In Hanna v. Mitchell, 196 N.Y.S. 43, 202 App. Div. 504, the Supreme Court held that the Legislature might regulate practice of the courts if it deemed expedient to do so, but, said the Court, this power is vested in the courts and it never has occurred to any one that it was a delegation of legislative power.Summary of this case from In Re: Petition of Fla. State Bar Association
July 14, 1922.
Wellman, Smyth Scofield [ Frederick W. Bisgood of counsel; Herbert C. Smyth with him on the brief], for the appellants.
Everett, Clarke Benedict [ W. Montague Geer, Jr., of counsel], for the respondent.
John Godfrey Saxe, delegate for First Judicial District to Convention of Justices and Lawyers, amicus curiæ.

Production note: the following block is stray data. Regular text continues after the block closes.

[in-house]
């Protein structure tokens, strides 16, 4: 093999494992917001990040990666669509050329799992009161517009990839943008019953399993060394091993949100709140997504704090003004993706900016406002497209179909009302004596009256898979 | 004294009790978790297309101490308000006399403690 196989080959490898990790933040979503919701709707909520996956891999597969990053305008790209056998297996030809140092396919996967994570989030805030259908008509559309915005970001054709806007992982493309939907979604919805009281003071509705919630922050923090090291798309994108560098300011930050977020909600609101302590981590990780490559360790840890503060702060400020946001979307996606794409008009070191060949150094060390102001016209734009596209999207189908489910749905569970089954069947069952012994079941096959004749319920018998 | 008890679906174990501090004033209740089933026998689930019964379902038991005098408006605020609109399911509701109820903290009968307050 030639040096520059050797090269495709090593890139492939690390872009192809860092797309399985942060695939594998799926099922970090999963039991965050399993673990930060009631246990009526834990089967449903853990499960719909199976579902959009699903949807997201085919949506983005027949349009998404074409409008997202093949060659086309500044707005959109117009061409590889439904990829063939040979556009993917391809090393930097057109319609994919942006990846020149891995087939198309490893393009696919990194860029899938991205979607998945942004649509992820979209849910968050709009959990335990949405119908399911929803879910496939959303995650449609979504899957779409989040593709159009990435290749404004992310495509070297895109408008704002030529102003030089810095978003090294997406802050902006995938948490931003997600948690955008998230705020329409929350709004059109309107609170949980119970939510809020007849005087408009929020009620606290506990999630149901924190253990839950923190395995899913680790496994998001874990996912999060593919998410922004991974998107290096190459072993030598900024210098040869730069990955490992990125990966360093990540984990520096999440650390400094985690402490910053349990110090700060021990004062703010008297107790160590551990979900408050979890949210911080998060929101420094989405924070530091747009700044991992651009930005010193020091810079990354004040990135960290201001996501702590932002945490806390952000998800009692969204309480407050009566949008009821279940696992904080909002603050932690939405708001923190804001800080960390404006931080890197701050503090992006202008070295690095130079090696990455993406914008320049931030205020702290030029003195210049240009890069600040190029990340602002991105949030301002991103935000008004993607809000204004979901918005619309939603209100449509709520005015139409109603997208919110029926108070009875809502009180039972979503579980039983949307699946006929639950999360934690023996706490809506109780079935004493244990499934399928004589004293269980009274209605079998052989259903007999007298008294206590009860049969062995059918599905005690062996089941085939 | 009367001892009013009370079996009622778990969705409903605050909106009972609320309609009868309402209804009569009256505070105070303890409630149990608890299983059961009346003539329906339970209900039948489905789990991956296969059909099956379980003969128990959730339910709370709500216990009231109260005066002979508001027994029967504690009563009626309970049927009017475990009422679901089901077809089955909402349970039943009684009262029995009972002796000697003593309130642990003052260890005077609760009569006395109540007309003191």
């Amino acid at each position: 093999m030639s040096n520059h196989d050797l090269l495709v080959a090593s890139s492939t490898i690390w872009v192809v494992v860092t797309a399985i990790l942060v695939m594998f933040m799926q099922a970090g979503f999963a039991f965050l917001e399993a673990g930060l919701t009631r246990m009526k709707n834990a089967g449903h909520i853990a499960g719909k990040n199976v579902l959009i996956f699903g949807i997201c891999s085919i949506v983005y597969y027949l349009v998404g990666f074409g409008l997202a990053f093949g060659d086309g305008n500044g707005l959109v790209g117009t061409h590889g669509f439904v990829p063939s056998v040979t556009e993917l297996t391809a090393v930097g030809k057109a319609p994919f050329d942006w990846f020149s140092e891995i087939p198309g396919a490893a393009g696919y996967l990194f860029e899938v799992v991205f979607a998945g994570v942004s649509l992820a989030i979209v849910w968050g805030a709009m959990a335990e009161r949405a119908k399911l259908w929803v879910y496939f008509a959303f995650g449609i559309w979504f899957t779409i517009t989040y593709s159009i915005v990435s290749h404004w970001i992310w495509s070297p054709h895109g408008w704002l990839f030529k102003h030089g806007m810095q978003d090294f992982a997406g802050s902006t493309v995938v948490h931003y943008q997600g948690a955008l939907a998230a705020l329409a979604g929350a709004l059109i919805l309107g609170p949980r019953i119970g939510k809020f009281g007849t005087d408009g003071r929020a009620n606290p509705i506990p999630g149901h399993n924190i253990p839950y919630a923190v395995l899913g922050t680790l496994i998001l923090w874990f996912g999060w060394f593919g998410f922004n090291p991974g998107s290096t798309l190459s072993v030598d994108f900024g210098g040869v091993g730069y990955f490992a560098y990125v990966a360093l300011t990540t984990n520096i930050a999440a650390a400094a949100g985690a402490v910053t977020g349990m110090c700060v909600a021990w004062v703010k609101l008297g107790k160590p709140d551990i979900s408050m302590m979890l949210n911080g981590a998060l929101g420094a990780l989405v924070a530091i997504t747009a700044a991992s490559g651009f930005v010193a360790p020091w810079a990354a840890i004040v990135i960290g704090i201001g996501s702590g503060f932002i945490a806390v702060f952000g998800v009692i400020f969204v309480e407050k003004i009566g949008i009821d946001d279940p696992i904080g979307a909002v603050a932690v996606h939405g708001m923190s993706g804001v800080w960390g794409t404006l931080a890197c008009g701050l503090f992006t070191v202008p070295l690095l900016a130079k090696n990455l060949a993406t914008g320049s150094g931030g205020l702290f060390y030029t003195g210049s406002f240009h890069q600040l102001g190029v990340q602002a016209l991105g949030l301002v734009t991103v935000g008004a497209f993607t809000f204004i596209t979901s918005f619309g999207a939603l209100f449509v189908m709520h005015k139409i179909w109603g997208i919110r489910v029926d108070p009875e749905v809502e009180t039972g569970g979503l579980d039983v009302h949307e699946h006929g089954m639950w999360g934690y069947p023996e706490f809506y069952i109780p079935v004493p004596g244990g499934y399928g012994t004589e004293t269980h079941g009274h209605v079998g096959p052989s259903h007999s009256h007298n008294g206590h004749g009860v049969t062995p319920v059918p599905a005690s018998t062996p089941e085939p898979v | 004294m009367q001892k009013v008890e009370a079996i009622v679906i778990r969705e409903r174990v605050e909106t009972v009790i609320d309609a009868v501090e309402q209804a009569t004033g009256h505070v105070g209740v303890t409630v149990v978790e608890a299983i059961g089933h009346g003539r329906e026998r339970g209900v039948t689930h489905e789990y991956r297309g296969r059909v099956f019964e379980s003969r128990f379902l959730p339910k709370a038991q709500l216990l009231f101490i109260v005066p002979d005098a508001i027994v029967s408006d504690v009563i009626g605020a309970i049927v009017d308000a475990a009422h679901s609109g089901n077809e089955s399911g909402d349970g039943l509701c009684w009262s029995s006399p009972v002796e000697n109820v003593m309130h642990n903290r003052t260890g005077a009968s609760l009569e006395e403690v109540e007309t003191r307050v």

The action is on a promissory note made by the defendant Geraldine E. Mitchell payable to the order of the defendant Howard E. Mitchell which it is admitted, by failure to deny, was before maturity indorsed by said Howard E. Mitchell in blank and delivered, so indorsed, to one Cramp for value received. The complaint further alleges that Cramp before maturity transferred and delivered the note for value received to the Pennsylvania Company for Insurance on Lives and Granting Annuities (hereinafter designated the Insurance Company), and that the Insurance Company after maturity, for value, duly assigned, transferred and delivered said note to plaintiff, who became and now is the owner and holder thereof; that at maturity the said note was presented for payment at the time and place where payable and payment thereof duly demanded but payment was refused and the note was not paid and that the same was duly protested for non-payment and due notice thereof given to the defendant Howard E. Mitchell; that the cost of said presentment, protest and notice was one dollar and thirty-three cents, which said Insurance Company paid; that no part of said note or protest fees has been paid. The only denials in the answer that would raise a triable issue are the denial on information and belief of the transfer of the note by Cramp to the Insurance Company and the denial of any knowledge or information sufficient to form a belief of the cost of protest and the assignment of the note to the plaintiff.